Private John Mercer Ward, 201039, King's Own Yorkshire Light Infantry, 1st/4th Battalion
John Mercer Ward was born in Ossett on the 22nd February 1888 and baptised at the Zion Chapel, Gawthorpe on the 21st March 1889, the son of Gawthorpe miner, Oliver Ward and his wife, Annie (nee Mercer), who were married in 1882 at Ossett. The Wards had four children: Emily, b. 1883; Harry, b. 1888; John Mercer, b. 1889 and Joseph, b. 1897. All the children were born in Ossett.
In 1891, the Ward family were living in Jack Lane, Ossett and by 1901 Oliver and Annie and their four Ossett born children, aged between 4 and 17 years, have moved to live at 18, Cross Street Ossett.
In 1911 John has moved away from the family home in search of employment and he is working as a miner in Featherstone, but lodging with a local family.
Private 201039, John M. Ward of the King's Own Yorkshire Light Infantry embarked for France on 15th August 1915 and thus qualified for the 1915 Star in addition to the Victory and British medals. His army service record has not survived.
The Territorial 1/4th Battalion of KOYLI was formed in August 1914 at Wakefield as a part of the 3rd West Riding Brigade, West Riding Division. They moved on mobilisation to Doncaster and in November 1914 to Gainsborough then on to York in February 1915. On the 12th of April 1915 they landed at Boulogne and on the 15th May 1915, the formation became 148th Brigade, 49th (West Riding) Division.
Private John M. Ward was killed in action on the 21st July 1917 aged 28 years. On the 13th July, two KOYLI battalions marched from Annezin to Bethune station to entrain for Dunkerque, where they arrived in the course of the afternoon. They proceeded in barges to Zuydecoote (spending the night in the barges.) Next day they marched to Bray Dunes, taking over some of the coast defences there. On the 18th July, a week after the 2nd Battalion had experienced their hard fighting there, both Territorial battalions (1/4 and 1/5) were in occupation of the Nieuport defences. The 1/5th Battalion were in front line with the 1/4th Battalion in support. The former had several casualties in its “A” and “C” Companies on the 18th July.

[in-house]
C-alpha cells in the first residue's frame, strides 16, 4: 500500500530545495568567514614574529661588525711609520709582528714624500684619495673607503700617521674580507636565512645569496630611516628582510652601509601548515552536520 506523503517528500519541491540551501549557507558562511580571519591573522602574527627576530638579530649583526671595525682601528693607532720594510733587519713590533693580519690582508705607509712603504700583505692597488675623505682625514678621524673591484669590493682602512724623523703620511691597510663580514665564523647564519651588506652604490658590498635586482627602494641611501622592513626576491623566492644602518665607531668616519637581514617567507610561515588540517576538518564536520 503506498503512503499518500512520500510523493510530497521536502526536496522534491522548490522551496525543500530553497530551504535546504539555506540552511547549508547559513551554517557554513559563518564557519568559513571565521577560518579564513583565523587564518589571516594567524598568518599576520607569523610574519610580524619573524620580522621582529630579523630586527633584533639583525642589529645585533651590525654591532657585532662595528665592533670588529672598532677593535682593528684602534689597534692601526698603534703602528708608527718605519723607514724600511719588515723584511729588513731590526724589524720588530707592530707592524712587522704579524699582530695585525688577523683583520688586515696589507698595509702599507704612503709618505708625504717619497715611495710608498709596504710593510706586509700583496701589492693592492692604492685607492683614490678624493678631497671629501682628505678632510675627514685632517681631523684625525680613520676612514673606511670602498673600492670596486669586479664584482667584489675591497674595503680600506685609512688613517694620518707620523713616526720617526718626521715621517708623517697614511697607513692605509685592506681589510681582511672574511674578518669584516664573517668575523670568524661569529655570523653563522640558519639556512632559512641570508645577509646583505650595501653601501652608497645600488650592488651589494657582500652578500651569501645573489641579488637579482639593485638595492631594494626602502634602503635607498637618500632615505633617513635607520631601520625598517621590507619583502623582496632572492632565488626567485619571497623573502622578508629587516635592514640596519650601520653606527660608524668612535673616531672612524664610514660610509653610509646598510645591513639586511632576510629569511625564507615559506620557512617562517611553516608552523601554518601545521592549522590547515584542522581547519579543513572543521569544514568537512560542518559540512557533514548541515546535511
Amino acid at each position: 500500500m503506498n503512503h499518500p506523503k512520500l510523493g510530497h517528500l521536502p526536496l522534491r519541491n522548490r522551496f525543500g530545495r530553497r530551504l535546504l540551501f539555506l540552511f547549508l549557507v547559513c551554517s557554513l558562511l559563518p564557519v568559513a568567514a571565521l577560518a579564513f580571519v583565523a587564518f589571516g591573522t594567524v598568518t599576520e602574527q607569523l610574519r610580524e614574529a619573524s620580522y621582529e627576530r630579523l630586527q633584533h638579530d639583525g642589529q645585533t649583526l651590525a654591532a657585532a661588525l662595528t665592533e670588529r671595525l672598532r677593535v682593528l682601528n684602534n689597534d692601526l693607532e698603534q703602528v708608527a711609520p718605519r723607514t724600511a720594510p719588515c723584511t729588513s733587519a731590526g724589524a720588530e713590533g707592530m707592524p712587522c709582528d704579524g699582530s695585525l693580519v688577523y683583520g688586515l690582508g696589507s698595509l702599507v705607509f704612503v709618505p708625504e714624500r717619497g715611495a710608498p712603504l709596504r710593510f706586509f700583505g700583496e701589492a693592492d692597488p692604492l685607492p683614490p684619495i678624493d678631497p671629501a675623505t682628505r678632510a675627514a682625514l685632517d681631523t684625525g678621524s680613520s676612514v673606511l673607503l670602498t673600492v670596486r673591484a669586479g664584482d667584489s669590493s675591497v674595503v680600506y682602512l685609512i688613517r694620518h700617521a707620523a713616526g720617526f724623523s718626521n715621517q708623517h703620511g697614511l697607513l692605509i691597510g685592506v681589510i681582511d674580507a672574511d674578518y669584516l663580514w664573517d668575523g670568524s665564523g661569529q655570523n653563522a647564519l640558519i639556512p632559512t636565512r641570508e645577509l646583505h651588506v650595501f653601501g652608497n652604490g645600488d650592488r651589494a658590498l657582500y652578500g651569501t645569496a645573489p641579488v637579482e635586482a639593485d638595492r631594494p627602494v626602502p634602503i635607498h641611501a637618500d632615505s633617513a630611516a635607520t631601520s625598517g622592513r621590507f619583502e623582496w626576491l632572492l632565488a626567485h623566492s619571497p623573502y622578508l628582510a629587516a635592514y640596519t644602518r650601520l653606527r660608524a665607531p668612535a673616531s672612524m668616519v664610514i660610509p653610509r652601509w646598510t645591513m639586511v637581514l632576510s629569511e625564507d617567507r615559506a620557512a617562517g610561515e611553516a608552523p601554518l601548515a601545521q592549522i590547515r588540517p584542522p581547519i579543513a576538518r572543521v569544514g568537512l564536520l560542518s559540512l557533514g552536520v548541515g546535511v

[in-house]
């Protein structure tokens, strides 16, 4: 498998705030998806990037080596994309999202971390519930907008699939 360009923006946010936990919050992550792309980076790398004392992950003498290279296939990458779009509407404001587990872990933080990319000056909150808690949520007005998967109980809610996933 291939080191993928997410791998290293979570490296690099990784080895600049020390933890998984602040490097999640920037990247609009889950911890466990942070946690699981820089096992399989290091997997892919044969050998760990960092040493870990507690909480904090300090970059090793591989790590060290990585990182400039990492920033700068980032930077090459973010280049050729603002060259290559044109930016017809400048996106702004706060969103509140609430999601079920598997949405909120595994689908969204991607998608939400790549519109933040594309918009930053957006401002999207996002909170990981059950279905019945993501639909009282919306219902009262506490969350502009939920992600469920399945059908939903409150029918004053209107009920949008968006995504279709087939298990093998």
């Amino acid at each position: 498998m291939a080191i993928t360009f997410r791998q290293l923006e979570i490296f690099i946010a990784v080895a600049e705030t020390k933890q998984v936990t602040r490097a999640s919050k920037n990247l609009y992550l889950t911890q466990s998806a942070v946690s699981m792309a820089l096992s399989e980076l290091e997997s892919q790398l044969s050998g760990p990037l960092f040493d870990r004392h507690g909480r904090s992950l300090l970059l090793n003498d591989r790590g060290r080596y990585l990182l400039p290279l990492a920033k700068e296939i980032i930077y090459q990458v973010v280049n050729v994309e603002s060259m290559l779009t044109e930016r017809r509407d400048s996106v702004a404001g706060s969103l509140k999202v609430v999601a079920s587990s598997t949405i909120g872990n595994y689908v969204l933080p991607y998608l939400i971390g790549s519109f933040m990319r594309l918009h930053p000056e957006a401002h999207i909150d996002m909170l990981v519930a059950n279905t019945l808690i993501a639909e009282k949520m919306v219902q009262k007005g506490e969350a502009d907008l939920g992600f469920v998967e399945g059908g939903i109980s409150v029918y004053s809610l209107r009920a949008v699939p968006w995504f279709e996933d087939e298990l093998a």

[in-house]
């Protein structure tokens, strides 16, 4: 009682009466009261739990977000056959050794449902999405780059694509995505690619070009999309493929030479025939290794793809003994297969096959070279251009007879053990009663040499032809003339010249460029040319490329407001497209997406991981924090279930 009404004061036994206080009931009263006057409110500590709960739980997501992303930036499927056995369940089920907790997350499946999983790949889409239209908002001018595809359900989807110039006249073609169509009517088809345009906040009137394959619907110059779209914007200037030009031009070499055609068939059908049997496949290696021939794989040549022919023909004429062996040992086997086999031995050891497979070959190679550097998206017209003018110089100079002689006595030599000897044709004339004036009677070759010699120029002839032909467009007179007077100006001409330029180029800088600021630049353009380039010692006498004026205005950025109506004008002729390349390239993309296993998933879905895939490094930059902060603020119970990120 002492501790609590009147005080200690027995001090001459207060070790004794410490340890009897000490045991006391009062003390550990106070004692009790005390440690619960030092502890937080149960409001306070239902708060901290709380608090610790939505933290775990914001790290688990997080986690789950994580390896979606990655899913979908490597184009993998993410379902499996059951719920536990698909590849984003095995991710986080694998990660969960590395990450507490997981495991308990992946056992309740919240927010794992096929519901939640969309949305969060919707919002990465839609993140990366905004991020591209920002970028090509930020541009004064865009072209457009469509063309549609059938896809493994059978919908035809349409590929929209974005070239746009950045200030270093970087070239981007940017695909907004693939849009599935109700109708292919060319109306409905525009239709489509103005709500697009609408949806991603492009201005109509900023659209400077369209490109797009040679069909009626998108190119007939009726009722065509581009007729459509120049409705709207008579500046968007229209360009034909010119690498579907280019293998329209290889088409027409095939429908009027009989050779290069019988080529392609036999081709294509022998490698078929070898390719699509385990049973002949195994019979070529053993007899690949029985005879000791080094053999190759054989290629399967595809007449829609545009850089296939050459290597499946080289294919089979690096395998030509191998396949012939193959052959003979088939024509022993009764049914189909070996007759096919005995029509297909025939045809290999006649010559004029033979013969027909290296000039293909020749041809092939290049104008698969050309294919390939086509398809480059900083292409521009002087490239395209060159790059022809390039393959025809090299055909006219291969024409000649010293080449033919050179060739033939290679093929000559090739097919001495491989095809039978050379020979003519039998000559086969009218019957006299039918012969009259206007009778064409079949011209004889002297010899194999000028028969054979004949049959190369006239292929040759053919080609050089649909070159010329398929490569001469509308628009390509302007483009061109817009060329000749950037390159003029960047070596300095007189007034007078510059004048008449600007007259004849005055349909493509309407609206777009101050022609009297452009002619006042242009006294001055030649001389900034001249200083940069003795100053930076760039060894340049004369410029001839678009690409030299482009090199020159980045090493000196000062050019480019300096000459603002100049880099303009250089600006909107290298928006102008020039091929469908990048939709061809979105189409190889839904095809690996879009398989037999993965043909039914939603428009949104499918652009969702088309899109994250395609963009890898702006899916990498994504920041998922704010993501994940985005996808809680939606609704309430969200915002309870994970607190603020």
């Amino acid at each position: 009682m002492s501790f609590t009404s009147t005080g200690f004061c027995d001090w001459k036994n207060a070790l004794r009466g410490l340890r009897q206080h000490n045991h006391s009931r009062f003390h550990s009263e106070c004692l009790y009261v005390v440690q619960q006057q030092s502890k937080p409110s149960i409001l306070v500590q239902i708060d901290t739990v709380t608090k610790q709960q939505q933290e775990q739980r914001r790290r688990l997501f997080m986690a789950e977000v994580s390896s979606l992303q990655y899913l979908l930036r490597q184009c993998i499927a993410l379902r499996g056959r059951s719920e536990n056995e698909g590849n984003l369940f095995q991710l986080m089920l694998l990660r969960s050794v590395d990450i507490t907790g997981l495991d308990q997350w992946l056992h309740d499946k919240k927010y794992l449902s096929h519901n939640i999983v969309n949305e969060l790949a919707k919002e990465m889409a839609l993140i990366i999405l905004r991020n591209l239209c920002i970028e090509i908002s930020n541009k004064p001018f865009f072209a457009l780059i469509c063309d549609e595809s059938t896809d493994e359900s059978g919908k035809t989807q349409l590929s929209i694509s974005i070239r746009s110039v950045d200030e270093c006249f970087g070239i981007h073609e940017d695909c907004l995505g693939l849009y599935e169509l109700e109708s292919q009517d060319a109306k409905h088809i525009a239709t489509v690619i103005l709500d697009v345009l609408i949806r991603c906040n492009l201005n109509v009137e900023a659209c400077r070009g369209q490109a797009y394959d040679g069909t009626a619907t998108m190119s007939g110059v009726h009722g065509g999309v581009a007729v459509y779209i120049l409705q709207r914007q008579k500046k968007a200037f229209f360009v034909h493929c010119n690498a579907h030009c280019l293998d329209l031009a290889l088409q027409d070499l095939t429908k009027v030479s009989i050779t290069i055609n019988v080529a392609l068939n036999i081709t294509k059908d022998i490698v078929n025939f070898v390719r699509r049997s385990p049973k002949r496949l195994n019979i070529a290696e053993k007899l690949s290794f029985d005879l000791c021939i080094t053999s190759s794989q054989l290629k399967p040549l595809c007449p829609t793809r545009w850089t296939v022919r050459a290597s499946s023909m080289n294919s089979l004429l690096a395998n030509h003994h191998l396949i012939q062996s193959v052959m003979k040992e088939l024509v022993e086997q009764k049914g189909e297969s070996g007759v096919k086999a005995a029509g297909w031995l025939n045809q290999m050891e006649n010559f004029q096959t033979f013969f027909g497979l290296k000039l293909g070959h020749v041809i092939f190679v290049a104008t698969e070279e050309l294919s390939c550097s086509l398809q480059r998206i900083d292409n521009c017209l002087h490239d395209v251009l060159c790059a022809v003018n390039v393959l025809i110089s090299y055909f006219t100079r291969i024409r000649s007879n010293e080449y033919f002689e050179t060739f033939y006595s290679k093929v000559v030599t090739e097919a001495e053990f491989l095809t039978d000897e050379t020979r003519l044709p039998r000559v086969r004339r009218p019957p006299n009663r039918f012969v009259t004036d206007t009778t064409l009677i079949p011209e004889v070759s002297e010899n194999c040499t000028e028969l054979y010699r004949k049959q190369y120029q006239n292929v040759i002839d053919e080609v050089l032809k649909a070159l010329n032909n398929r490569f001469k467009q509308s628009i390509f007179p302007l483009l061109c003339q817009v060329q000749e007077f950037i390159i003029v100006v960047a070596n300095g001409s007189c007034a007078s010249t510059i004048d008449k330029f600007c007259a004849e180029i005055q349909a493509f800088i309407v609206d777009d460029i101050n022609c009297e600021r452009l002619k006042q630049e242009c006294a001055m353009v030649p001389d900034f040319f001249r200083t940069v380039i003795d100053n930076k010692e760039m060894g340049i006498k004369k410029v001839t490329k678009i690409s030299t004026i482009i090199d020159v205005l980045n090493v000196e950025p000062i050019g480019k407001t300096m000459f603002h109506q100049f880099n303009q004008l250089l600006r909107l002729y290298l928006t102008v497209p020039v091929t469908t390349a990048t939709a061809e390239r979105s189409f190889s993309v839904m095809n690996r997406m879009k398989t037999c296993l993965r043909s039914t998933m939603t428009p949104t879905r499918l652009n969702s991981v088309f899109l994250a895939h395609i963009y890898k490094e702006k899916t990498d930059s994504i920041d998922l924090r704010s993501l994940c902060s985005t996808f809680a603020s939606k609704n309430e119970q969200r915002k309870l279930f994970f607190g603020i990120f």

On the 20th July, there was again a destructive bombardment. A day or two later, a heavy bombardment descended on the defences in the night of the 21/22nd July 1917. The enemy used shells of all calibres and included a large quantity of his new (mustard) gas shells. The 1st/4th Battalion, in support, were the chief sufferers. The gas attack was repeated twice. The gas smelt of garlic or mustard, and was the chief cause of an overwhelming number of casualties. The immediate effect was a slight irritation of the nose and throat. Sneezing ensued, followed by vomiting, and the eyes became acutely inflamed and very painful. Coughing and symptoms resembling bronchitis followed and prevailed for a week, at least, after contact with the gas. In the 4th Battalion the casualties were 7 killed, 9 wounded, 423 gassed and 3 missing. Private John Mercer Ward was one of those killed. In the 5th Battalion the total casualties for the period were 39 killed, 12 died of wounds, 3 missing, 153 wounded and 124 gassed.
The 1/4th KOYLI were relieved on the 23rd July and bivouacked that night in a field on the outskirts of Nieuport before being taken by bus taken on the 25th July to Ghyvelde, where the battalion remained for the rest of the month.1
Above: German positions on the dunes around Nieuport on the Belgian coast, between Ostend and Dunkirk, where heavy fighting took place in July 1917.
Private John M. Ward died on the 17th July 1917 at the age of 28 years and is buried at grave reference I. L. 33. at the Coxyde Military Cemetery, 2 Koksijde, West-Vlaanderen, Belgium. Coxyde Military Cemetery is located approximately 500 metres beyond the village of Koksijde on the N396 towards De Panne.
n June 1917, Commonwealth forces relieved French forces on 6 kilometres of front line from the sea to a point south of Nieuport (now Nieuwpoort), and held this sector for six months.
Coxyde (now Koksijde) was about 10 kilometres behind the front line. The village was used for rest billets and was occasionally shelled, but the cemetery, which had been started by French troops, was found to be reasonably safe. It became the most important of the Commonwealth cemeteries on the Belgian coast and was used at night for the burial of the dead brought back from the front line.
The French returned to the sector in December 1917 and continued to use the cemetery, and during 1918, Commonwealth naval casualties from bases in Dunkirk (now Dunkerque) were buried there. After the Armistice, the remains of 44 British soldiers were brought into the cemetery. Ten of them had been buried in isolated graves. Nineteen came from Furnes Road British Cemetery, Coxyde, a cemetery made in July, 1917, by the 2nd Manchesters and the 49th (West Riding) Division on the East side of the road to Furnes (now Veurne). Twenty-five (of whom 22 belonged to the 49th Division) came from Oosthoek Military Cemetery, Adinkerke, 4 Kms South-West of Coxyde.
The cemetery now contains 1,507 Commonwealth burials of the First World War, the French graves from this period having since been removed. Of the 155 Second World War burials, 22 are unidentified.
1. "King's Own Yorkshire Light Infantry in the Great War: 1914-1918" by R.C. Bond, Naval & Military Press, ISBN-13: 978-1843427636